Following his application for the services of an interpreter without charge (letter from Henry Sztern on ), Henry Sztern and Garry Wetzel, at the request of the undersigned dated , filed their written argument on .

In support of his application Henry Sztern submitted that the proceeding at bar before the undersigned is of a quasi-penal and civil nature and accordingly section 14 of the Canadian Charter of Rights and Freedoms ("the Charter") should be applied. That section reads as follows:

14. A party or witness in any proceedings who does not understand or speak the language in which the proceedings are conducted or who is deaf has the right to the assistance of an interpreter.

Henry Sztern alleged that his mother tongue is English and he does not have the competence required "to fully understand nor express himself in the French Language in a Court of Law".

He added that he did not have sufficient funds to pay the expenses of an interpreter.

Before analyzing the application of section 14 of the Charter, the Court should note that, Henry Sztern's contentions that, in view of the record submitted to the undersigned as a whole, he did not understand French and could not express himself in French are doubtful to say the least. We need only refer inter alia to the following documents, written in French with Henry Sztern's signature, documents which come within the scope of certain provisions of the Act:

  1. In re the bankruptcy of Éric Lacroix – Trustee's report on application for discharge of bankrupt, ;
  2. In re the bankruptcy of 9084-8144 Québec Inc. – Transcript of first meeting of creditors, ;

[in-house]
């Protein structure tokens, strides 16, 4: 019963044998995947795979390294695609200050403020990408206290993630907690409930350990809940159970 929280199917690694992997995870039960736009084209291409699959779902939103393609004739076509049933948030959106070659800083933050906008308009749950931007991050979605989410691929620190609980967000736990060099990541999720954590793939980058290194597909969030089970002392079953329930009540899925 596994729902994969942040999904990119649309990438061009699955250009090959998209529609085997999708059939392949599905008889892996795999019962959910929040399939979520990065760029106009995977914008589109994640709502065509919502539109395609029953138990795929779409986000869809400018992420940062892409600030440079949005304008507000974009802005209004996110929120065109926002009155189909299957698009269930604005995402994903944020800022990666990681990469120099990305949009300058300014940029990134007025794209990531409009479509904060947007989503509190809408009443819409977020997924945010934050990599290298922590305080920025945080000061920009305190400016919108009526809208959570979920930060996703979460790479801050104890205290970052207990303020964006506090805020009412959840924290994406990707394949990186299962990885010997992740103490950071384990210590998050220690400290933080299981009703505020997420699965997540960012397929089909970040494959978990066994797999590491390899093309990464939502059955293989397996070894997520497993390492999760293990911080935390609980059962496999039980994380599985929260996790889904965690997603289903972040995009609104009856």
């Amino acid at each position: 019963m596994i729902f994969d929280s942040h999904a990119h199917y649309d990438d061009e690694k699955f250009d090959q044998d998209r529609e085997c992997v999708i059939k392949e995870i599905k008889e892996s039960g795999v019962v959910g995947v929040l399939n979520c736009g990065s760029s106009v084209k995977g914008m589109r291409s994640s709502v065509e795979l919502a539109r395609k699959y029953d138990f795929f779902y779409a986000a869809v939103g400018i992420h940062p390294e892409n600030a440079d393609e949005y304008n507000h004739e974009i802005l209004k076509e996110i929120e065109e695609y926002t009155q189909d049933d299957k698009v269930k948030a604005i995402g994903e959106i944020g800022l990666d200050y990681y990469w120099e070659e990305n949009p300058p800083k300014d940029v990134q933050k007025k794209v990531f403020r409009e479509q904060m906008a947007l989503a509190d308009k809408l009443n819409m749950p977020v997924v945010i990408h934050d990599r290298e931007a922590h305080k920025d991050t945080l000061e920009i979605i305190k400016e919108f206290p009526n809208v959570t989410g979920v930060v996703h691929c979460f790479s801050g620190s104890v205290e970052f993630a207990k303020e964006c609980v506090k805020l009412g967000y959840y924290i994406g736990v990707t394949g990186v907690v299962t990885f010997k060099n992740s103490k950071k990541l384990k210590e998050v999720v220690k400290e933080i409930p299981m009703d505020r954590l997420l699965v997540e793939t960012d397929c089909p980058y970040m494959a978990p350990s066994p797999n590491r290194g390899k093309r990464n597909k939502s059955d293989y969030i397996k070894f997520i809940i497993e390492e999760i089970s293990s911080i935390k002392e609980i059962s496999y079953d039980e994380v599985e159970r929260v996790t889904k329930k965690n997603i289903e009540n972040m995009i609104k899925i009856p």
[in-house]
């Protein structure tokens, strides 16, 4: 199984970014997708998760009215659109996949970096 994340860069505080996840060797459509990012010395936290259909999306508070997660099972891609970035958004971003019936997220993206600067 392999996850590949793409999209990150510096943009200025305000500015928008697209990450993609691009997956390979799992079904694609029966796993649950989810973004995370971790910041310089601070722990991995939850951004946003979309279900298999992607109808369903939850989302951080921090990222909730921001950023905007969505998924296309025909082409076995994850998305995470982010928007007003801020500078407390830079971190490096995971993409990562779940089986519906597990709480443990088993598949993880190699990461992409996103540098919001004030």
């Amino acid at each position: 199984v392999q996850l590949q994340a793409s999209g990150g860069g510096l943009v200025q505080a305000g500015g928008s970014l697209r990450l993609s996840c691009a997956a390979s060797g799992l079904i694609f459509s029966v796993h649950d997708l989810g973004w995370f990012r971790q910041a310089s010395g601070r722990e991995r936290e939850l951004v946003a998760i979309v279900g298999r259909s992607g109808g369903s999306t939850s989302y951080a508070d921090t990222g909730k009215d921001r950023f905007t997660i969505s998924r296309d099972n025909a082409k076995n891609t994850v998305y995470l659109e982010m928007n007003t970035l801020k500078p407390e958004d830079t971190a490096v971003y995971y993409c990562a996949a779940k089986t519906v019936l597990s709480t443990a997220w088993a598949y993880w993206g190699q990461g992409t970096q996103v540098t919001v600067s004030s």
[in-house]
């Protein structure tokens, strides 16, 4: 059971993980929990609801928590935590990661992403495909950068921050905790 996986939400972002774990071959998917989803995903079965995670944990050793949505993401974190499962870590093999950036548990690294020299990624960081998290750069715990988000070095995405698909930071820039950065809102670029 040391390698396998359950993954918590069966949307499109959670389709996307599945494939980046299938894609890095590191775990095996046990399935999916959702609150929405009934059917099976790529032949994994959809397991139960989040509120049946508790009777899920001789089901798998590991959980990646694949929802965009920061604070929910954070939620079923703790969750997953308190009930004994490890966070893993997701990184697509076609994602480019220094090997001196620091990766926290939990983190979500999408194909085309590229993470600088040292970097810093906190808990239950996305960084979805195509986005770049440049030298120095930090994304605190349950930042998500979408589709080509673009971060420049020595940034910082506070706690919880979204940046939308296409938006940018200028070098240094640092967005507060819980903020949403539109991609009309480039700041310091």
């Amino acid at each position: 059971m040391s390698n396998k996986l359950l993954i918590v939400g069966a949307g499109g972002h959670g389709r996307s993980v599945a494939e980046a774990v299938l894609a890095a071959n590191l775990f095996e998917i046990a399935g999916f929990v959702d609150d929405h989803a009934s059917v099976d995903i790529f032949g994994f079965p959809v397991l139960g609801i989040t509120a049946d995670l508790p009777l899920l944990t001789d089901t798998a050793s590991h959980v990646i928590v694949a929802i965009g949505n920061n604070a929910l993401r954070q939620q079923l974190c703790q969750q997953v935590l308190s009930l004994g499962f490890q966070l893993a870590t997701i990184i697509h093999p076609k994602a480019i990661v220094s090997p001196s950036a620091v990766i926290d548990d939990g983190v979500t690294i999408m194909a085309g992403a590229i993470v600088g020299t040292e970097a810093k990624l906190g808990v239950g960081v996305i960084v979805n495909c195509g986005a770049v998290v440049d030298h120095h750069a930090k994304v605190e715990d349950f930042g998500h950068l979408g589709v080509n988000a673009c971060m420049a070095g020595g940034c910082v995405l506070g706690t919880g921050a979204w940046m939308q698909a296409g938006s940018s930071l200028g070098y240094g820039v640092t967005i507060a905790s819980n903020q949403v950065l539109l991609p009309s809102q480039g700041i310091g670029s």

3. In re the bankruptcy of Service de mini-remorquage HCH – Letter from Henry Sztern to Yvon Monfette, Official Receiver, on , and trustee's final statement of receipts and disbursements dated , including the notes on the final statement.

We should again note that each of these documents originates with application of the Act and consequently they are of some legal significance.

However, there is more: as we mentioned earlier, Henry Sztern submitted that section 14 of the Charter should be applied on account of the quasi-penal and civil nature of the proceeding.

Section 14.01 of the Act, under which the undersigned carries out the mandate conferred on him by the Superintendent of Bankruptcy, sets out actions which may be taken when:

Where … a trustee has not properly performed the duties of a trustee or has been guilty of any improper management of an estate … has not fully complied with this Act, the General Rules, directives of the Superintendent or any law with regard to the proper administration of any estate, or … it is in the public interest to do so …

These actions are:

  1. cancel or suspend the licence of the trustee;
  2. place such conditions or limitations on the licence as the Superintendent considers appropriate including a requirement that the trustee successfully take an exam or enrol in a proficiency course, and
  3. require the trustee to make restitution to the estate of such amount of money as the estate has been deprived of as a result of the trustee's conduct.

In the case at bar, the bankruptcy trustee licences of Henry Sztern and of Henry Sztern & Associés Inc. were not renewed in 2004.

As we said earlier, Henry Sztern's application was based on section 14 of the Charter.

The same application was made by Henry Sztern in the Superior Court of Quebec case, district of Montréal, having No. 500-11-005714-973 (HH Davis & Associés v. Henry Sztern & Associés Inc., Henry Sztern et Natalie Luffer).

Pierre Journet J. disposed of this application as follows:

[TRANSLATION]